Reducing nitrogen oxides emitted by vehicles and industries could significantly improve crop yields in major agricultural countries like China and India, according to a new analysis based on satellite imagery.
Nitrogen oxides, or NOx, are known to directly attack plant cells. They also help in the formation of the toxic gas ozone that reduces crop yields and in the creation of aerosols in the atmosphere that block sunlight which is vital for photosynthesis.
The analysis, published June in Science Advances, says that reducing NOx emissions by half could improve the yields of winter crops in China by about 25 per cent and summer crops by 15 per cent. In India, the increase in crop productivity could be eight and six per cent for summer and winter crops, respectively.
In the Western European region, the gains from halving NOx emissions were nearly 10 per cent for both winter and summer crops, says the analysis which also found the Americas to be the region with the least exposure to NOx. Regions found to be most affected were those likely to have NOx driving ozone formation.
The analysis focused on the influence of NOx on the world’s major staples like rice, wheat and maize. Its findings have major implications for improving agricultural production and evaluating climate change alleviation costs and benefits across the globe, according to Stanford University, US, which led the analysis.
India, a major agricultural producer, could consider the potential benefits to farming of decisions about energy and industry policy that affect local air pollution, says David Lobell, lead author of the study and professor at the Department of Earth System Science, Stanford University.
Reducing pollution is one near-term strategy that can help almost immediately to support high crop productivity. This could be especially needed in the face of climate change and water scarcity.
David Lobell, professor, Stanford University Department of Earth System Science
“Reducing pollution is one near-term strategy that can help almost immediately to support high crop productivity. This could be especially needed in the face of climate change and water scarcity,” Lobell tells SciDev.Net.
Lobell said that although NOx gases are invisible to humans it is possible to map them using high-precision cameras on board satellites. “Since we can also measure crop production from space, this opened up the chance to rapidly improve our knowledge of how these gases affect agriculture in different regions.”
As per the European Environment Agency, NOx generally refers to a mix of nitric oxide (NO), a colourless and odourless gas, and nitrogen dioxide (NO2), a gas that turns reddish-brown gas at higher temperatures and has a pungent odour. Both NO and NO2 are phytotoxins that can directly damage plant growth and reduce yields.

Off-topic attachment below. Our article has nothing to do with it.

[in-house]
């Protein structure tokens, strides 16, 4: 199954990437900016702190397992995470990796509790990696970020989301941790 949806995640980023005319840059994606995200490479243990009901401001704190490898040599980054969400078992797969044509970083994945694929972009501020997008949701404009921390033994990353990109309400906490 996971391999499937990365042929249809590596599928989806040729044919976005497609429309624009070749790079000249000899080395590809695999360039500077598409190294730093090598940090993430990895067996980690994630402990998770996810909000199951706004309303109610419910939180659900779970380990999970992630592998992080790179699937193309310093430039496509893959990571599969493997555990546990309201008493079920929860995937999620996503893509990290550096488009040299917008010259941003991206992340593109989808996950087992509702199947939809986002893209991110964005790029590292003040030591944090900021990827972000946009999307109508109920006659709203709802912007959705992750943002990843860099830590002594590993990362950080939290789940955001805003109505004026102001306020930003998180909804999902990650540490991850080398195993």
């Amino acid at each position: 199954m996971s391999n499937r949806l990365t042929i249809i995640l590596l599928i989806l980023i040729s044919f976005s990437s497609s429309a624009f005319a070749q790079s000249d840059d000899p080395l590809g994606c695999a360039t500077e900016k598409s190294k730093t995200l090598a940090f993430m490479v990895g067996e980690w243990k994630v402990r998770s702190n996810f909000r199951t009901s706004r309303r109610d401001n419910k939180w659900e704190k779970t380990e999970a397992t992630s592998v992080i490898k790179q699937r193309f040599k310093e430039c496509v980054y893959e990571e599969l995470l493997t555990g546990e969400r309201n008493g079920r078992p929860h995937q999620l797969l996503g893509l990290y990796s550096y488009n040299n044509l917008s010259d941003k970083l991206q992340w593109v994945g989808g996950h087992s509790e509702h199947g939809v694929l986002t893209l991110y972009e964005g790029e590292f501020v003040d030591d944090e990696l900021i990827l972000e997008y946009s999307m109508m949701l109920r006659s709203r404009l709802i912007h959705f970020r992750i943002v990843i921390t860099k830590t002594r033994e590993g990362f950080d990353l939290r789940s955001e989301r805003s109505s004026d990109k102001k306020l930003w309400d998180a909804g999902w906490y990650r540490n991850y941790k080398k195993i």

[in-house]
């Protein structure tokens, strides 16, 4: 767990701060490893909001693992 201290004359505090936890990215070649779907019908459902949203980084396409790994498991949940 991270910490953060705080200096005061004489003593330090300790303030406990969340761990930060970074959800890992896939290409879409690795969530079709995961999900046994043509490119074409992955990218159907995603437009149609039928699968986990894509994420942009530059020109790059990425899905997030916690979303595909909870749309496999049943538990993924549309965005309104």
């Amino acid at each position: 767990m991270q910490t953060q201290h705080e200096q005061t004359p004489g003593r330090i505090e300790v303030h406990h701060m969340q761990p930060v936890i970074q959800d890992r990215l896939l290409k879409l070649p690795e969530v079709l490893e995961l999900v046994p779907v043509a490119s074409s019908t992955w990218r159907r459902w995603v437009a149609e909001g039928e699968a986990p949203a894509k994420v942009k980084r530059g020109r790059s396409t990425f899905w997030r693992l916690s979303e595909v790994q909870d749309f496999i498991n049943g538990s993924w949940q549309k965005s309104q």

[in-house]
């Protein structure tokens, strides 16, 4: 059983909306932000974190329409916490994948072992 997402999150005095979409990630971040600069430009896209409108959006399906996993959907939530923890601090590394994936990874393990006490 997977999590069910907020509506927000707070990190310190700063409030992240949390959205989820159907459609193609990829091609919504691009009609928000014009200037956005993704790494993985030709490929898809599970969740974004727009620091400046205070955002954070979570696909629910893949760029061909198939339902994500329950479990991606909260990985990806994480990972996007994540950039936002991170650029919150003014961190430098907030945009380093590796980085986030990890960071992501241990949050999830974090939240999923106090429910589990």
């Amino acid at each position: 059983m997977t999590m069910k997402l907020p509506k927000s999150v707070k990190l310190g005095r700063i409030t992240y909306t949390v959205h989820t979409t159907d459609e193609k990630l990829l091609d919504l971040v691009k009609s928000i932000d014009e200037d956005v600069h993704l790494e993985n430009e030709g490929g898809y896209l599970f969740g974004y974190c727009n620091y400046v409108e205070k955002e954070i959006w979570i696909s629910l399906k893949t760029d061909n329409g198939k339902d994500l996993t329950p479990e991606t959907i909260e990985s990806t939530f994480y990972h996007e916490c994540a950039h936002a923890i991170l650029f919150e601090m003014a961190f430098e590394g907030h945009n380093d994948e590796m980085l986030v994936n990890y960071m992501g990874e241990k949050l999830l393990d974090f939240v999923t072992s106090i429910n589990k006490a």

The study focuses on nitrogen dioxide because it can be measured more precisely than most pollutants and because it is a ‘primary pollutant’ and directly emitted by pollution sources — unlike secondary pollutants that are formed in the atmosphere such as ozone, says Jennifer Burney, study co-author and associate professor of environmental science at the University of California, San Diego, US.
“The main point is that actions that address air pollution and improve air quality would also be expected to benefit food security by raising crop yields,” Burney explains.
In general, the estimated sensitivities to nitrogen dioxide are higher in summer than in winter. Although there are differences between the two seasons that could explain this pattern, it is likely that the indirect effects via ozone are stronger in the summer because ozone concentrations are typically higher in summer, the researchers said.
“This study gives an additional justification for policymakers to take action to lower environmental pollution,” commented Samarendu Mohanty, Asia regional director of the International Potato Center.
Mohanty told SciDev.Net that the study was particularly relevant for developing countries like India because these countries are required to produce more food for expanding populations on land that is becoming increasingly less arable.
Burney said that the key take-home from the study was that the agricultural benefits of actions to reduce NOx could be “really substantial and ease the challenge of feeding a growing population”.
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